Portfolio and retirement tools

The following popular investing and retirement planning tools have been developed by members of the Bogleheads forum.

Wiki link: Simba’s backtesting spreadsheet

The backtesting tool is a spreadsheet to backtest portfolio returns from 1970 to present [1985 to present if you want to include certain Sector/Tax-Exempt funds that started after 1985] of various Vanguard Mutual Funds. This tool is customizable and you can add the returns for any mutual fund.
The spreadsheet calculates various metrics such as CAGR/Std Dev/Sharpe Ratio/Sortino Ratio. The tools also provides rolling returns [both nominal and real] for 3, 5, 10 and 15 years. It lets you compare up to 5 different portfolios [both 1970-present and 1985-present

On-going discussion and support is in this Bogleheads® forum topic: Simba’s backtesting spreadsheet [a Bogleheads community project.

See also :

Site link: Portfolio charts

Many creative investors break the mold and build their own portfolios. These spreadsheets are designed for quick experimentation and can all be modified to study any asset allocation you wish.

On-going discussion and support is in this Bogleheads® forum topic: www.portfoliocharts.com … “The Coolest Portfolio Tool on the Web”?

Site link: Portfolio visualizer

Portfolio Visualizer provides online portfolio analysis tools for backtesting, Monte Carlo simulation, tactical asset allocation and optimization, and investment analysis tools for exploring factor regressions, correlations and efficient frontiers.

On-going discussion and support is in this Bogleheads® forum topic: [Back testing programs]

Site link: Excel Workbooks Available for Download

Bogleheads® forum discussion: Re: Ibond calculator

… an Excel spreadsheet that uses a macro to compute the values of each I Bond in a portfolio. It differs from the Savings Bond Calculator and Savings Bond Wizard in a couple of ways:

  • Computes the values for twelve months at a time instead of only one.
  • Works with any denomination; not just the ones that paper bonds were issued in.

Here is a sample screen shot:

Image

The values agree with one row from my web pages that show the entire history of an I Bond. For example, the 12 values for the first bond listed above correspond to the year 2012 in $25 I Bond with 3.40% Fixed Rate Purchased September 1998.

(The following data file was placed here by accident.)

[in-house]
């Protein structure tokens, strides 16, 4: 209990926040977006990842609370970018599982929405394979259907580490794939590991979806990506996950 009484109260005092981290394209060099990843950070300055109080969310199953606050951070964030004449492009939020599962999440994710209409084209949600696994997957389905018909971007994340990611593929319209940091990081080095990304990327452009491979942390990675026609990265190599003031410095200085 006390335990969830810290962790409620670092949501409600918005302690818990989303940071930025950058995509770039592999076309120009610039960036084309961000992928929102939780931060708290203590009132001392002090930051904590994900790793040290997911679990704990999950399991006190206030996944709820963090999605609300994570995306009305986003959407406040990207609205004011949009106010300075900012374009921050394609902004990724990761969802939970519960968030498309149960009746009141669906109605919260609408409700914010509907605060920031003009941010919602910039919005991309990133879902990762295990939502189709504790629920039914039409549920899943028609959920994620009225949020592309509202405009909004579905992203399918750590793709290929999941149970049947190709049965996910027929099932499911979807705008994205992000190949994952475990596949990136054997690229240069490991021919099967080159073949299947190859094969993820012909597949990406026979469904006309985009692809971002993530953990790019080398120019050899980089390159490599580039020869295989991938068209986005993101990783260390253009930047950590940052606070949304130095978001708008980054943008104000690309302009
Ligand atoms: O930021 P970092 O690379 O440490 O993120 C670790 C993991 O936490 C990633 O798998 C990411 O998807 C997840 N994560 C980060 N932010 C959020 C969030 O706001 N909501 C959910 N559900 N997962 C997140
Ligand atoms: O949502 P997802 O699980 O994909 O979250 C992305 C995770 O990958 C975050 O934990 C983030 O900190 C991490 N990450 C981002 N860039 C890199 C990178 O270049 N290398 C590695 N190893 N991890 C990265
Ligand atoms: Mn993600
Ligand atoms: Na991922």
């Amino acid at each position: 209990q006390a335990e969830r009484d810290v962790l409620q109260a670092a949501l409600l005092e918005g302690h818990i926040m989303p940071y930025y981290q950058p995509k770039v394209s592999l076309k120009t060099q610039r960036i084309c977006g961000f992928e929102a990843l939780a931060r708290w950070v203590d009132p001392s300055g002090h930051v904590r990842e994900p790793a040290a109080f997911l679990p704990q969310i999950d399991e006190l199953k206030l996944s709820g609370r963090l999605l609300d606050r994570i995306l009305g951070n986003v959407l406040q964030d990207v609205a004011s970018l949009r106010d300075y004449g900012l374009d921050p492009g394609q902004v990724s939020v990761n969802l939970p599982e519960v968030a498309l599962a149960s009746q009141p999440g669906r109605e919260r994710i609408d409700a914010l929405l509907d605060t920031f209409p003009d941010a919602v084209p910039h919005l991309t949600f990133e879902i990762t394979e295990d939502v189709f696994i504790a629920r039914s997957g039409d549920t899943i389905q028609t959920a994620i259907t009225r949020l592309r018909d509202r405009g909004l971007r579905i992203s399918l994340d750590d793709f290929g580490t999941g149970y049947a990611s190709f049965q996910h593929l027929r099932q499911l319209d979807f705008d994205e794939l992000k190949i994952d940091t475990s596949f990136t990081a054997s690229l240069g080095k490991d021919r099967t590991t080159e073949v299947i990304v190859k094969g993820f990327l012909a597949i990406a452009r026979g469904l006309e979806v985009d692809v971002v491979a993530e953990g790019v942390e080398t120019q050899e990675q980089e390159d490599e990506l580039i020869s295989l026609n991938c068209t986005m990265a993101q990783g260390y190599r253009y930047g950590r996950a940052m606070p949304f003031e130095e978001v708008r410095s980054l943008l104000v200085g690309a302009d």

Click the following link to open or download the Excel file: IBondPortfolioCalculator.XLS

Edit 8/10/12: … a couple of enhancements:

  • Added an option to compute the Gain instead of the Value
  • For each purchase added an Excel hyperlink to the value history page on my web site, http://eyebonds.info/ibon

Site link: Social Security Calculator

This site is designed to give individuals a clear idea of what their Social Security retirement benefits might be. It uses data provided by the Social Security website for an earning’s record. From that data, the site produces a detailed Social Security report.

What If?

This site provides clear interactive visuals that let the user investigate how different choices might affect their overall benefit. Scenarios include:

  • What happens to my benefit if I earn additional wages for several more years?
  • How does my benefit change as my total earnings grow during my lifetime?
  • What happens if I choose to take my benefits early? What if I delay and take them late?

See also:

Bogleheads® forum topic: SocialSecurity.tools updated to include spousal benefits

Site link: Open Social Security

Open Social Security is a free, open-source Social Security strategy calculator.  The tool is developed by Mike Piper, who blogs at Oblivious Investor.

The calculator runs the math for each possible claiming age (or, if you’re married, each possible combination of claiming ages) and reports back, telling you which strategy is expected to provide the most total spendable dollars over your lifetime.

Please note that this calculator should not be the only analysis you do, as there are various factors that it does not consider, such as:

  • The fact that delaying benefits reduces longevity risk and therefore may be preferable even in some cases in which it is not the strategy that maximizes expected total spending, or
  • Tax planning reasons or other unrelated reasons why it might be better for you to file earlier or later than the calculator suggests.

On-going discussion and support is in this Bogleheads® forum topic: “Open Social Security” calculator: feature requests, bug reports, etc

Wiki link: Variable percentage withdrawal

Variable percentage withdrawal (VPW) is a withdrawal method that adapts to the retiree’s retirement horizon, asset allocation, and portfolio returns during retirement. It combines the best ideas of the constant-dollar, constant-percentage, and 1/N withdrawal methods to allow the retiree to spend most of the portfolio using return-adjusted withdrawals. By adapting withdrawals to market returns, VPW will never prematurely deplete the portfolio.

The VPW method uses a variable (increasing) percentage to determine withdrawals from a portfolio during retirement. Each year, the withdrawal is determined by multiplying that year’s percentage by the current portfolio balance at the time of withdrawal.

The VPW method and spreadsheets were collaboratively developed and improved by a group of Bogleheads®.

The VPW Accumulation And Retirement Worksheet calculates variable portfolio contributions, during accumulation, and variable portfolio withdrawals, during retirement, while taking into account current and future pensions with and without cost-of-living adjustments.